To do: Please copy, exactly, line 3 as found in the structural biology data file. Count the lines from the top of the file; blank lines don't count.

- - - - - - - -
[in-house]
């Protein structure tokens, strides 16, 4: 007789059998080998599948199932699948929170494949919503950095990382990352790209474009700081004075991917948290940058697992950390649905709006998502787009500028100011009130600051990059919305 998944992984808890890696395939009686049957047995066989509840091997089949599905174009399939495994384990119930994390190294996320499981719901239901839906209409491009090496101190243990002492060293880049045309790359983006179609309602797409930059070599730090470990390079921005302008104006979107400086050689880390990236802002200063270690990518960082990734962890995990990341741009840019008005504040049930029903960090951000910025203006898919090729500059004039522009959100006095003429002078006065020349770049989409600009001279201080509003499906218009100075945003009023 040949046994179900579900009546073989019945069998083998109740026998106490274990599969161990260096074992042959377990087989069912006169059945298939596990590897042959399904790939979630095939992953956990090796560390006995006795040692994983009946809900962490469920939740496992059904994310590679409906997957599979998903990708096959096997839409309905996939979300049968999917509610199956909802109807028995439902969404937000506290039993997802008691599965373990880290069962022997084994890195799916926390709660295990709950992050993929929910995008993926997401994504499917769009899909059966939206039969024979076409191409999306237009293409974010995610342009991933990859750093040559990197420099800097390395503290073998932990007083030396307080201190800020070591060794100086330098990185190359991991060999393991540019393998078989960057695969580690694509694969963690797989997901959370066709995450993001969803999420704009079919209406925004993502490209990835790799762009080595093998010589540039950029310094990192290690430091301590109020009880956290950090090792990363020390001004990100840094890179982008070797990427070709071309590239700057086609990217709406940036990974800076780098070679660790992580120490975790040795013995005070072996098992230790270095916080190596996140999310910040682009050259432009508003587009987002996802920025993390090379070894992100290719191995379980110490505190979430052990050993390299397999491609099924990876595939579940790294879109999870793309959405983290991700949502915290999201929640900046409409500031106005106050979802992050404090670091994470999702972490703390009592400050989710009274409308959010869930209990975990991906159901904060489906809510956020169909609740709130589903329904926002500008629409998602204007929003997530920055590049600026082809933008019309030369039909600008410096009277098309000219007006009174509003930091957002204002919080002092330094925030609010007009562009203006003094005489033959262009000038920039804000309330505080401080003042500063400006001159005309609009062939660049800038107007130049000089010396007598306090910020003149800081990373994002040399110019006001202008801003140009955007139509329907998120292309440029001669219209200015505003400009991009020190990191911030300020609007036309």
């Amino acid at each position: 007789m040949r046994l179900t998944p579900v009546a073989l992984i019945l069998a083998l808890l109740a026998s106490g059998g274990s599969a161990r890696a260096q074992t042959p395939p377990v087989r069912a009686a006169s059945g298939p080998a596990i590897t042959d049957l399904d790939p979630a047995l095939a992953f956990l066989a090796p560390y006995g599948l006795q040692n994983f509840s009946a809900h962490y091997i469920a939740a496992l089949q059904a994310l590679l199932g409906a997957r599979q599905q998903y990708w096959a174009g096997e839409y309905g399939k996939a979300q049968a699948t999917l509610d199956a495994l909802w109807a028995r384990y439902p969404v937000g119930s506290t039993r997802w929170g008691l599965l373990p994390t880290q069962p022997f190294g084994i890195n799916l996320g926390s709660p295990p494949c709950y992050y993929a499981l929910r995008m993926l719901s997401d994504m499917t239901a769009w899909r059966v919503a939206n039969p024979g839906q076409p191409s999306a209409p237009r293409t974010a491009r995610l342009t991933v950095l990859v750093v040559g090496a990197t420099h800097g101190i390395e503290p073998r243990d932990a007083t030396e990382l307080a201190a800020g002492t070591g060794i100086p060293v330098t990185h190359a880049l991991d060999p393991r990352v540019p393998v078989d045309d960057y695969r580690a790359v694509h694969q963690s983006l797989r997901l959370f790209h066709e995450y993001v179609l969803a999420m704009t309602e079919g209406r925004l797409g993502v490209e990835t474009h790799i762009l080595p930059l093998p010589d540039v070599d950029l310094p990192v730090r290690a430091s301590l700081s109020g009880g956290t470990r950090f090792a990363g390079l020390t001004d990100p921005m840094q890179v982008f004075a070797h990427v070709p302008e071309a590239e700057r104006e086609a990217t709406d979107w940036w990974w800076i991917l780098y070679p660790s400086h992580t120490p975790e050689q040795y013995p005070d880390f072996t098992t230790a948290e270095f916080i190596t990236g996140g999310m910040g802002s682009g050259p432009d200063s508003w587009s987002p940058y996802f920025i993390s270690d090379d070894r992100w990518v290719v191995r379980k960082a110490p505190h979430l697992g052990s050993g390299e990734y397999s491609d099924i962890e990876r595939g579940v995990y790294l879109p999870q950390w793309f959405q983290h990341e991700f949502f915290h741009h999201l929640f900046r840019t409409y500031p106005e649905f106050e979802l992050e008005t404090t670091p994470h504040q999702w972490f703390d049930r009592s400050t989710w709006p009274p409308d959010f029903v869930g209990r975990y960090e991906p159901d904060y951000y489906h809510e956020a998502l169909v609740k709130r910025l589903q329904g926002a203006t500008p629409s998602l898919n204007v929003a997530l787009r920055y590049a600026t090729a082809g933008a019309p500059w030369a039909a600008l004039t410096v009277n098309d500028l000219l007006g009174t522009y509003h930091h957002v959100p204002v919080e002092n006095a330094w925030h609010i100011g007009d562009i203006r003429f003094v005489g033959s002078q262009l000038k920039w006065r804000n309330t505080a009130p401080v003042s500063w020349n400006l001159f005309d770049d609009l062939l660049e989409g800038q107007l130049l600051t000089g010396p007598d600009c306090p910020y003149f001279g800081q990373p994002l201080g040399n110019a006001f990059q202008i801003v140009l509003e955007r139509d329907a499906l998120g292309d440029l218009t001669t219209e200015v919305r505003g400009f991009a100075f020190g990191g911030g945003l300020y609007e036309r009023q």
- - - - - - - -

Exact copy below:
């Amino acid at each position: 007789m040949r046994l179900t998944p579900v009546a073989l992984i019945l069998a083998l808890l109740a026998s106490g059998g274990s599969a161990r890696a260096q074992t042959p395939p377990v087989r069912a009686a006169s059945g298939p080998a596990i590897t042959d049957l399904d790939p979630a047995l095939a992953f956990l066989a090796p560390y006995g599948l006795q040692n994983f509840s009946a809900h962490y091997i469920a939740a496992l089949q059904a994310l590679l199932g409906a997957r599979q599905q998903y990708w096959a174009g096997e839409y309905g399939k996939a979300q049968a699948t999917l509610d199956a495994l909802w109807a028995r384990y439902p969404v937000g119930s506290t039993r997802w929170g008691l599965l373990p994390t880290q069962p022997f190294g084994i890195n799916l996320g926390s709660p295990p494949c709950y992050y993929a499981l929910r995008m993926l719901s997401d994504m499917t239901a769009w899909r059966v919503a939206n039969p024979g839906q076409p191409s999306a209409p237009r293409t974010a491009r995610l342009t991933v950095l990859v750093v040559g090496a990197t420099h800097g101190i390395e503290p073998r243990d932990a007083t030396e990382l307080a201190a800020g002492t070591g060794i100086p060293v330098t990185h190359a880049l991991d060999p393991r990352v540019p393998v078989d045309d960057y695969r580690a790359v694509h694969q963690s983006l797989r997901l959370f790209h066709e995450y993001v179609l969803a999420m704009t309602e079919g209406r925004l797409g993502v490209e990835t474009h790799i762009l080595p930059l093998p010589d540039v070599d950029l310094p990192v730090r290690a430091s301590l700081s109020g009880g956290t470990r950090f090792a990363g390079l020390t001004d990100p921005m840094q890179v982008f004075a070797h990427v070709p302008e071309a590239e700057r104006e086609a990217t709406d979107w940036w990974w800076i991917l780098y070679p660790s400086h992580t120490p975790e050689q040795y013995p005070d880390f072996t098992t230790a948290e270095f916080i190596t990236g996140g999310m910040g802002s682009g050259p432009d200063s508003w587009s987002p940058y996802f920025i993390s270690d090379d070894r992100w990518v290719v191995r379980k960082a110490p505190h979430l697992g052990s050993g390299e990734y397999s491609d099924i962890e990876r595939g579940v995990y790294l879109p999870q950390w793309f959405q983290h990341e991700f949502f915290h741009h999201l929640f900046r840019t409409y500031p106005e649905f106050e979802l992050e008005t404090t670091p994470h504040q999702w972490f703390d049930r009592s400050t989710w709006p009274p409308d959010f029903v869930g209990r975990y960090e991906p159901d904060y951000y489906h809510e956020a998502l169909v609740k709130r910025l589903q329904g926002a203006t500008p629409s998602l898919n204007v929003a997530l787009r920055y590049a600026t090729a082809g933008a019309p500059w030369a039909a600008l004039t410096v009277n098309d500028l000219l007006g009174t522009y509003h930091h957002v959100p204002v919080e002092n006095a330094w925030h609010i100011g007009d562009i203006r003429f003094v005489g033959s002078q262009l000038k920039w006065r804000n309330t505080a009130p401080v003042s500063w020349n400006l001159f005309d770049d609009l062939l660049e989409g800038q107007l130049l600051t000089g010396p007598d600009c306090p910020y003149f001279g800081q990373p994002l201080g040399n110019a006001f990059q202008i801003v140009l509003e955007r139509d329907a499906l998120g292309d440029l218009t001669t219209e200015v919305r505003g400009f991009a100075f020190g990191g911030g945003l300020y609007e036309r009023q």